Snowball may win Miss Congeniality, but Napoleon wins the crown. Click the character infographic to download.
They had started the rebuilding of the windmill the day after the victory celebrations were ended. Boxer refused to take even a day off work, and made it a point of honour not to let it be seen that he was in pain. In the evenings he would admit privately to Clover that the hoof troubled him a great deal.
Clover treated the hoof with poultices of herbs which she prepared by chewing them, and both she and Benjamin urged Boxer to work less hard. But Boxer would not listen. He had, he said, only one real ambition left—to see the windmill well under way before he reached the age for retirement. At the beginning, when the laws of Animal Farm were first formulated, the retiring age had been fixed for horses and pigs at twelve, for cows at fourteen, for dogs at nine, for sheep at seven, and for hens and geese at five.
Liberal old-age pensions had been agreed upon. As yet no animal had actually retired on pension, but of late the subject had been discussed more and more. Now that the small field beyond the orchard had been set aside for barley, it was rumoured that a corner of the large pasture was to be fenced off and turned into a grazing-ground for superannuated animals.
For a horse, it was said, the pension would be five pounds of corn a day and, in winter, fifteen pounds of hay, with a carrot or possibly an apple on public holidays. Boxer's twelfth birthday was due in the late summer of the following year.
Meanwhile life was hard. The winter was as cold as the last one had been, and food was even shorter. Once again all rations were reduced, except those of the pigs and the dogs. A too rigid equality in rations, Squealer explained, would have been contrary to the principles of Animalism.
In any case he had no difficulty in proving to the other animals that they were not in reality short of food, whatever the appearances might be.
For the time being, certainly, it had been found necessary to make a readjustment of rations Squealer always spoke of it as a "readjustment," never as a "reduction"but in comparison with the days of Jones, the improvement was enormous.
Reading out the figures in a shrill, rapid voice, he proved to them in detail that they had more oats, more hay, more turnips than they had had in Jones's day, that they worked shorter hours, that their drinking water was of better quality, that they lived longer, that a larger proportion of their young ones survived infancy, and that they had more straw in their stalls and suffered less from fleas.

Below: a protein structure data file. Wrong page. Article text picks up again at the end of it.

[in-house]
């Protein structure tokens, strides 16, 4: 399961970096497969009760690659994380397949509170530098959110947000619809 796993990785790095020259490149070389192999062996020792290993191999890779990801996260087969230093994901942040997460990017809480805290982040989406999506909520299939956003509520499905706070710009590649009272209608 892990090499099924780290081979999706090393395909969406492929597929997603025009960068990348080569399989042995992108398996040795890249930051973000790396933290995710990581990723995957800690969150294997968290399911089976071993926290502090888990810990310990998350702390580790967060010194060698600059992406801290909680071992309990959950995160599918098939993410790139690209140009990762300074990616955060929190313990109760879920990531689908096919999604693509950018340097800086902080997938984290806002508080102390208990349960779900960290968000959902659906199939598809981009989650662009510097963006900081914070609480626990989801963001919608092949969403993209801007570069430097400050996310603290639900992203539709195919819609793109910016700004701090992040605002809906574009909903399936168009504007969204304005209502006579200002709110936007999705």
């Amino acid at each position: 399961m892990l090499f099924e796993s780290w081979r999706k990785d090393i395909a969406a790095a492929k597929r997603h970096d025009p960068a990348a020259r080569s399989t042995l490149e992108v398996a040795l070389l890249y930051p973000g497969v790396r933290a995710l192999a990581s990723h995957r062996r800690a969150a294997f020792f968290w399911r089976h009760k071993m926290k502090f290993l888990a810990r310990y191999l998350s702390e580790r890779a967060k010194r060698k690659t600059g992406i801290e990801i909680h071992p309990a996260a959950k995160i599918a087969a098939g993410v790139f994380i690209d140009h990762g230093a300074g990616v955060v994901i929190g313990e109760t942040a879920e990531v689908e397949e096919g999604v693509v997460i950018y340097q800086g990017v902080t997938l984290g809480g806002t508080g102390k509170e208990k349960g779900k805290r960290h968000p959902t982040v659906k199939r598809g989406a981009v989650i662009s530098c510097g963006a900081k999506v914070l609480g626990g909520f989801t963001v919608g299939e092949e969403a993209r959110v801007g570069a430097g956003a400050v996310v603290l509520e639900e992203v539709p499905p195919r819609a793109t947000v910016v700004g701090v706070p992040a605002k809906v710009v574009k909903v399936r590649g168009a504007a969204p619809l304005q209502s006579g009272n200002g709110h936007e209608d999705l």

The animals believed every word of it. Truth to tell, Jones and all he stood for had almost faded out of their memories. They knew that life nowadays was harsh and bare, that they were often hungry and often cold, and that they were usually working when they were not asleep.
But doubtless it had been worse in the old days. They were glad to believe so. Besides, in those days they had been slaves and now they were free, and that made all the difference, as Squealer did not fail to point out. There were many more mouths to feed now.
In the autumn the four sows had all littered about simultaneously, producing thirty-one young pigs between them.
The young pigs were piebald, and as Napoleon was the only boar on the farm, it was possible to guess at their parentage. It was announced that later, when bricks and timber had been purchased, a schoolroom would be built in the farmhouse garden. For the time being, the young pigs were given their instruction by Napoleon himself in the farmhouse kitchen.Steadman’s Animal Farm: A Fairy Story is spectacular in its entirety, should you be so fortunate to snag a used copy.
Complement it with his illustrated edition of Alice in Wonderland and his inkblot dog drawings, then be sure to take a closer look at Orwell’s “The Freedom of the Press.”.
Dear Diary, I stood still as Napoleon tied pieces of heavy rope around my belly, pulling them so tight that I could barely let out a breath. The familiar chant of “four legs good, two legs bad. my name is snowball. i try to work hard to make the animal farm right and just. my motto is fall down 6 times stand up 7 because i am put down my napoleon a lot.
But Napoleon was getting more and more selfish and rude. He secretly raised some dogs for his own purpose. One day he set his dogs on Snowball and banished him from the Animal Farm.
Now Napoleon had full control over the Animal Farm. No animal dared to contradict Napoleon. He was feared because he had his big strong dogs under his command. Category: Animal Farm Essays; Title: Snowball's Diary from George Orwell's Animal Farm.
My Account. Snowball's Diary from George Orwell's Animal Farm. The name Manor Farm was changed to read Animal Farm. Napoleon and myself called a meeting and we wrote the seven commandments on a wall. Napoleon Napoleons Diary Animal Farm How are things at the farm? I hear that there was a revolution and the animals are now in control.
I saw snowball yesterday. He said that you had run him off the farm and was becoming more of a dictator on the farm. Is this .